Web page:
Okay, first off, I realize I've been a bit of a slacker with regard to actually posting the notes I've taken at our meetings. So, here goes with our March read Annie Dillard's An American Childhood. I had heard of Annie Dillard, but ashamedly I really knew nothing about her. That made this read which chronicles her childhood in Pittsburgh intriguing; plus, I love a good memoir. Thinking back over the book, one of the things that struck me the most with the book is that so many other books that seek to recount the author's childhood are filled with horrific accounts of abuse, poverty, deprivation, loss, etc. etc. Very rarely does this sort of book really focus on the life of for all practical purposes a functional, stable, loving family. Since Dillard came from a fairly affluent family, I don't know if I'd go so far as to say Dillard had the typical American childhood, whatever that is, but it certainly captured many elements of growing up that I think most children experience.
In fact, this ability to relate to the text was something we discussed pretty heavily, and everyone could find some experience that she documented that we had in our own growing up years. One of the things pretty much everyone had in common with the text was that feeling of discovery and all consuming interest that Dillard found in reading, rocks, her microscope, and drawing. As a child, we are creators of wonder. Things grab our attention and we want to learn about them purely for the joy of discovery and knowing. Drawing on my litany of educational terminology, we are actively engaged in the learning process. However, we also discussed the fact that as we move toward adulthood much of this wonder is lost. Dillard herself begins to address this movement in the portion of her novel that deals with her teen years. Between school, friends, and the awakening to the mysteries of the opposite sex, somehow that wonder and feverish desire to know fade into the background. In fact, as self-educated as Dillard was, she often notes that as a female growing up in the fifties there were arenas that she was not privilege to. In one discussion of her male contemporaries, she explores the inequality of the sexes, though not in those exact terms. She describe the boys as being part of a club who "knew things" and whose futures had been planned for them from the moment of their birth. These boys were the future lawyers and bank presidents and company executives; while Dillard's opportunities as a female were much more constricted.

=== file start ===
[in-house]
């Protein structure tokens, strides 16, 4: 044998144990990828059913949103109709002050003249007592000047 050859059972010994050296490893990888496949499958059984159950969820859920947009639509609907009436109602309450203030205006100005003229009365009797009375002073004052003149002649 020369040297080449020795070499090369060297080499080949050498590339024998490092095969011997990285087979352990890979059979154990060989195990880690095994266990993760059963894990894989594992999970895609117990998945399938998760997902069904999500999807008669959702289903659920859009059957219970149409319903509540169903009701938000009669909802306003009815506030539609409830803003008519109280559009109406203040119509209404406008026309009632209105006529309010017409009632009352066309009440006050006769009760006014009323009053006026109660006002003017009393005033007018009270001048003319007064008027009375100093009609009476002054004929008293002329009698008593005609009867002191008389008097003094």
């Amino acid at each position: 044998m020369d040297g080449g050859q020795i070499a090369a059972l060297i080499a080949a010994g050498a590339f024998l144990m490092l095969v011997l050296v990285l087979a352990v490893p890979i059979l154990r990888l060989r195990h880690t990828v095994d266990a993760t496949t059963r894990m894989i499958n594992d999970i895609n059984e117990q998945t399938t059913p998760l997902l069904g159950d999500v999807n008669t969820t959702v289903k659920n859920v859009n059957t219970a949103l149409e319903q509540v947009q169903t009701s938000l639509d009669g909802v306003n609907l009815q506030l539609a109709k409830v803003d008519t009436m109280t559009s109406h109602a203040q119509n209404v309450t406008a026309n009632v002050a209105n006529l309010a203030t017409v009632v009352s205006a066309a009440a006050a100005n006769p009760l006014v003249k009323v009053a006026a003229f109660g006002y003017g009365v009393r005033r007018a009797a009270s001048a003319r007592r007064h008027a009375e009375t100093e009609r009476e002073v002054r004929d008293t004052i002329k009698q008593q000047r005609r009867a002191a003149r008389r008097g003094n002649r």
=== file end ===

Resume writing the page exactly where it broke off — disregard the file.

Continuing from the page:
This idea of male versus female roles lead me to another element of discussion with regard to the book. On numerous occasions she describes her mother as being different from the other women of the time, more progressive in a sense. Yet, for all her progressive sensibilities, she was still very much the stereotypical fifties American housewife whose time was primarily dedicated to taking care of her family. In the opening section of the book, Dillard actually hints at but never openly addresses the stifling nature of such a life. She talks about the atmosphere of the neighborhood after the men have left for work that seems to capture this almost stagnant quality of the days. Of course, time also seems to pass much more slowly when one is a child, so this may account for a portion of the mood this section gives off. Still, it brings up another point in our discussion, that idea of being awake and truly living in the moment that can be traced back to the Transcendentalist movement. In fact, perhaps it is this strong connection to the Transcendentalists that leads to the poetic language and nature of the book.
While we reached the consensus that perhaps this was not the most discussion provoking book we have read, it certainly has its merits, and if nothing else it made us reflect a bit back on our own childhoods and how those experiences have helped to shape us into the adults we are today.